Pradeep Koneru On Entreprenership

Jan 30 09:59 2012 Thanisha Desai Print This Article

My love of golf developed during my teenage years. Playing golf with my dad and brothers was always a great bonding session for the four of us.

Over the years,Guest Posting golf has actually helped me learn a lot about myself and entrepreneurship as well…….

1) It’s easy to start something with a bang, but can you finish it?

In the golfing circles, I have always been known as a good striker, I can hit the ball a hell of a long way straight down the fairway. Sure it makes getting to the green easier, but once your there, you still have to finish.

Entrepreneurship is the same way. Putting requires focus and patience. Building a business is the same way, losing focus and getting impatient is the fastest route to a 4 putt.

2) Regardless of how often you fail, its that one big win that will keep you coming back.

I’ve hit hundreds of bad golf shots. After each bad round, I wonder why I play this game. Then I hit that 250 hard drive, make a 60 foot putt, or chip in from the sand trap. Talk about a good feeling. It’s those minor miracles that keep you coming back for more.

Almost any entrepreneur has a long series of failures throughout their career. Yet it’s the victories that remind you why its all worth it in the first place. If it were easy, then anyone would do it. Since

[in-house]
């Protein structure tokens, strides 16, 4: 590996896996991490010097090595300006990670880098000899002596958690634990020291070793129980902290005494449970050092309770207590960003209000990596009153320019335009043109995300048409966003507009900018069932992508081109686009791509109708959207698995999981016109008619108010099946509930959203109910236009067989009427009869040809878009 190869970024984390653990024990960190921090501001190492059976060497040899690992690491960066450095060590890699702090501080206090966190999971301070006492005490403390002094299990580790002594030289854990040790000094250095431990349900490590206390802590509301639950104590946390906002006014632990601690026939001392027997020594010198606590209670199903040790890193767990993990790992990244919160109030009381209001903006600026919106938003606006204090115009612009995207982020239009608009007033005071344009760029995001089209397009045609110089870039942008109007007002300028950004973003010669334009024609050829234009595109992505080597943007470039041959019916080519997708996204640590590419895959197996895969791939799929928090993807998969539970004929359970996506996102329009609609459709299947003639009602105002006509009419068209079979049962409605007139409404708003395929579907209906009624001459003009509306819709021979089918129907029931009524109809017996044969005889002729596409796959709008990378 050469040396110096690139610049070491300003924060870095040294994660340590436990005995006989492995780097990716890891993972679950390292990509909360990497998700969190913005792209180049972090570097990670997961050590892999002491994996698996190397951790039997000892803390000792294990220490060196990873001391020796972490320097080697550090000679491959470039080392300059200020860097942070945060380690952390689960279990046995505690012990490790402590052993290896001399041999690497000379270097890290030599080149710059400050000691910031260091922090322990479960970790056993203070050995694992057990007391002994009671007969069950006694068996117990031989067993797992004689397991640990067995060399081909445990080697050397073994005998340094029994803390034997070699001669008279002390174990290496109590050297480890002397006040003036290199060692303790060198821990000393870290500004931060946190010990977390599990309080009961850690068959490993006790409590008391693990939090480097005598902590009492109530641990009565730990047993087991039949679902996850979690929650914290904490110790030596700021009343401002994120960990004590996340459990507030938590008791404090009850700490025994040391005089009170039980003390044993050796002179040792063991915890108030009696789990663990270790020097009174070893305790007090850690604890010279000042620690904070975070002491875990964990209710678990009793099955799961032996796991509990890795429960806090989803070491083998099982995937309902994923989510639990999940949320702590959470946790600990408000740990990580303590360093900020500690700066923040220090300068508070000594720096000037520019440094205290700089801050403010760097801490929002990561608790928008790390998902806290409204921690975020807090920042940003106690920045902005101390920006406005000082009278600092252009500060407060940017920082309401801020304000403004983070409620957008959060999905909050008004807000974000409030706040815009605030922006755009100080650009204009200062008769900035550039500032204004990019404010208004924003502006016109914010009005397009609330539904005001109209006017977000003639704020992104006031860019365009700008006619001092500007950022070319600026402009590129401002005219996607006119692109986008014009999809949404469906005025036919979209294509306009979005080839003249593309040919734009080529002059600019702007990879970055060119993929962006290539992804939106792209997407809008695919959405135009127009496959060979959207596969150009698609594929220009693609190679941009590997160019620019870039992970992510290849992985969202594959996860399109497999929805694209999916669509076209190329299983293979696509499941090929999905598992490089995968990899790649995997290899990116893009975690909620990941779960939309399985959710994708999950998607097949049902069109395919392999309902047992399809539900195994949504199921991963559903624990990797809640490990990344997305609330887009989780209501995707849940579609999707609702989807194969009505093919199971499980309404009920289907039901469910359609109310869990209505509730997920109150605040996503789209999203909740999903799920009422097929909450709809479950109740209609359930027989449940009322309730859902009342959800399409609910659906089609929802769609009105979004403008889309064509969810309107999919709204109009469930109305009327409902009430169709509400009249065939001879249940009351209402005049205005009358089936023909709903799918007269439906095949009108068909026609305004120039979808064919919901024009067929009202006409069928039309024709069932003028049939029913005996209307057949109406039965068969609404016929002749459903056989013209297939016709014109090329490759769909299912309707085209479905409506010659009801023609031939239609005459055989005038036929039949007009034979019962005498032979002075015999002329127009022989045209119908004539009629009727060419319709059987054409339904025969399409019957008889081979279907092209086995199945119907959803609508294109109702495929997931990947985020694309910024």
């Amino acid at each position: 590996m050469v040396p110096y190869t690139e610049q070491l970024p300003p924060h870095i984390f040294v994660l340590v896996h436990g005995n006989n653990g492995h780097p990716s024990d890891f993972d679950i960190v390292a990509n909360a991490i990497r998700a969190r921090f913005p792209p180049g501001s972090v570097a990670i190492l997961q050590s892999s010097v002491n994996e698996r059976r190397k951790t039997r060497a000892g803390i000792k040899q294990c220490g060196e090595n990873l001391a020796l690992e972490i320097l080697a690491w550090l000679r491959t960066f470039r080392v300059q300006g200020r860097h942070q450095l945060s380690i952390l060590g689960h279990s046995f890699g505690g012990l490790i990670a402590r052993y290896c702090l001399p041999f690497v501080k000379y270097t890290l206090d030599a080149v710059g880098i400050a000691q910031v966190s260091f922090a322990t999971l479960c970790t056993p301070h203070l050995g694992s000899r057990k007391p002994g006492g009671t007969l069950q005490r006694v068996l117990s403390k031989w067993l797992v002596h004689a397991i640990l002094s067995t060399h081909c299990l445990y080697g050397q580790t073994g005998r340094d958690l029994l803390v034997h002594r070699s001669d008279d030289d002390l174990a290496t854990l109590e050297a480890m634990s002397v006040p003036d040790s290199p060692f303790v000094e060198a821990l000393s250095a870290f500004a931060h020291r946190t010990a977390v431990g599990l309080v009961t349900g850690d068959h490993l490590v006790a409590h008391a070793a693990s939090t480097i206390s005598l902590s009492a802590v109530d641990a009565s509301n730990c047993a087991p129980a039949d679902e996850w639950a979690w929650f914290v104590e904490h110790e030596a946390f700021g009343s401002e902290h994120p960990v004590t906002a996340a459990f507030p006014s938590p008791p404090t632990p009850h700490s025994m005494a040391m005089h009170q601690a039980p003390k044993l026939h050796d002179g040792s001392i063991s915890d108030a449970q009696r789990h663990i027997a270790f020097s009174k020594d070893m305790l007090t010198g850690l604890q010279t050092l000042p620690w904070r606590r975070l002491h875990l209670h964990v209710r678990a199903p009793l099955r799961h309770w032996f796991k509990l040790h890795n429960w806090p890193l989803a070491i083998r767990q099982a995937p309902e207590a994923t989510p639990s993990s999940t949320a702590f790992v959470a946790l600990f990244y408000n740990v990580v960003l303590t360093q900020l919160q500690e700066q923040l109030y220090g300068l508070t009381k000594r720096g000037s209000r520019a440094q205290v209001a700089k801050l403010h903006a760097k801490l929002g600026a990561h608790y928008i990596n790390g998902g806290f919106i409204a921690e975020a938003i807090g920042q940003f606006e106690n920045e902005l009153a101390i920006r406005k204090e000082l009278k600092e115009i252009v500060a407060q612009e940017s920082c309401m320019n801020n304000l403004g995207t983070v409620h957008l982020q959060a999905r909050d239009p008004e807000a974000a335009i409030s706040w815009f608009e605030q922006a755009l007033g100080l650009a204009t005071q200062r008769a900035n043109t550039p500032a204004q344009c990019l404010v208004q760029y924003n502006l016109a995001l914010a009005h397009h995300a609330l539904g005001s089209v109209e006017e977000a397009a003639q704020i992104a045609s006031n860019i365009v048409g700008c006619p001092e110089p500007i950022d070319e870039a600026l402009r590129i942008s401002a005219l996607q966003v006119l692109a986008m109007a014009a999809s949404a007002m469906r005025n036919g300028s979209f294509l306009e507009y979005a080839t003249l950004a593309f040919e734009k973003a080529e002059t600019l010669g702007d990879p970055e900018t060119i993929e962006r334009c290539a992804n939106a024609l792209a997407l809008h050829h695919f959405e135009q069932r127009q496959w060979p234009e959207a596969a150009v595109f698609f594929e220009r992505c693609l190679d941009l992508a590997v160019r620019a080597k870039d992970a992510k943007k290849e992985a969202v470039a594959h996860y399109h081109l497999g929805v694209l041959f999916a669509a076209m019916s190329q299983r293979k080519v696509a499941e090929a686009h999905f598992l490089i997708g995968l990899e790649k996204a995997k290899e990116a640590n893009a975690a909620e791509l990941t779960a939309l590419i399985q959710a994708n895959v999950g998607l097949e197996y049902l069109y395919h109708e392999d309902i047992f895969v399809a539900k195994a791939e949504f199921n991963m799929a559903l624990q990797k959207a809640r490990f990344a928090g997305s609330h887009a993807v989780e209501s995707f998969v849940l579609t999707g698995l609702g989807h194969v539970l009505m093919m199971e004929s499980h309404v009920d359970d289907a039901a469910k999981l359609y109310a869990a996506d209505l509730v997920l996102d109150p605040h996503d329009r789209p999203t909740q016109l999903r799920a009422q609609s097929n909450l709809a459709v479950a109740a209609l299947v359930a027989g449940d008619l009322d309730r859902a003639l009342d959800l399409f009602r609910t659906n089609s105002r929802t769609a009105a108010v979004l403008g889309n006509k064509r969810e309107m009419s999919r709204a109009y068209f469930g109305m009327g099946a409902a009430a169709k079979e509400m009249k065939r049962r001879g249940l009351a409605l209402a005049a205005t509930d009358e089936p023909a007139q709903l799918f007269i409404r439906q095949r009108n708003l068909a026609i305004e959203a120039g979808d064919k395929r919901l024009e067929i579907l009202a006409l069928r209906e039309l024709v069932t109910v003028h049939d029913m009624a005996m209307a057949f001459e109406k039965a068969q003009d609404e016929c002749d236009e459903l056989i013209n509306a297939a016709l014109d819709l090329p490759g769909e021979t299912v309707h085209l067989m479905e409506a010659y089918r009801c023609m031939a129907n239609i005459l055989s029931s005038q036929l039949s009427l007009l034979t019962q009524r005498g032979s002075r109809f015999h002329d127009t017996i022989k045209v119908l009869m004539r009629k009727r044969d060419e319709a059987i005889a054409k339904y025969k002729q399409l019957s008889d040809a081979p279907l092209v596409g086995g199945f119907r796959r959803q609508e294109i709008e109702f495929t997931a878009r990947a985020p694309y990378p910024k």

it’s not easy, it makes the wins that much sweeter.

3) If you’re going into business with someone, get them on the golf course first.

While the golf course has long been a second board room for many executives, I’d be willing to say that it’s the best way for entrepreneur to size up potential business partners as well. Whether someone is a good or a bad golfer is irrelevant, how they carry themselves on the course can tell you a lot about someone.

How do they handle adversity? Are they patient? Do they have anger problems? What is their ability to focus? The list goes on, by watching how someone acts on a course, you can get a much better sense of how they will perform in a business setting. It isn’t easy to hide your true emotions while playing golf.

4) The only thing standing in an entrepreneur’s way is himself.

I was out on the course last weekend, and was hitting all of my long shots perfectly. I’d get to the green with no trouble – and then my head kicked in. I over thought everything, which led to a few missed putts, and a much higher score than necessary. In short, I let my own thoughts and worries stand in the way of my end goal.

How many times have you done that in your business? Second guess yourself when you know something is right. The greatest asset you can have in business or in golf is mental control. If you have the diligence not to over-think things, and not get emotional, you’ll have a tremendous edge over everyone you come across.

Golf and entrepreneurship are about as similar as it gets. The skills that you build on the course will surely help you in your business life, and vice versa.

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Thanisha Desai
Thanisha Desai

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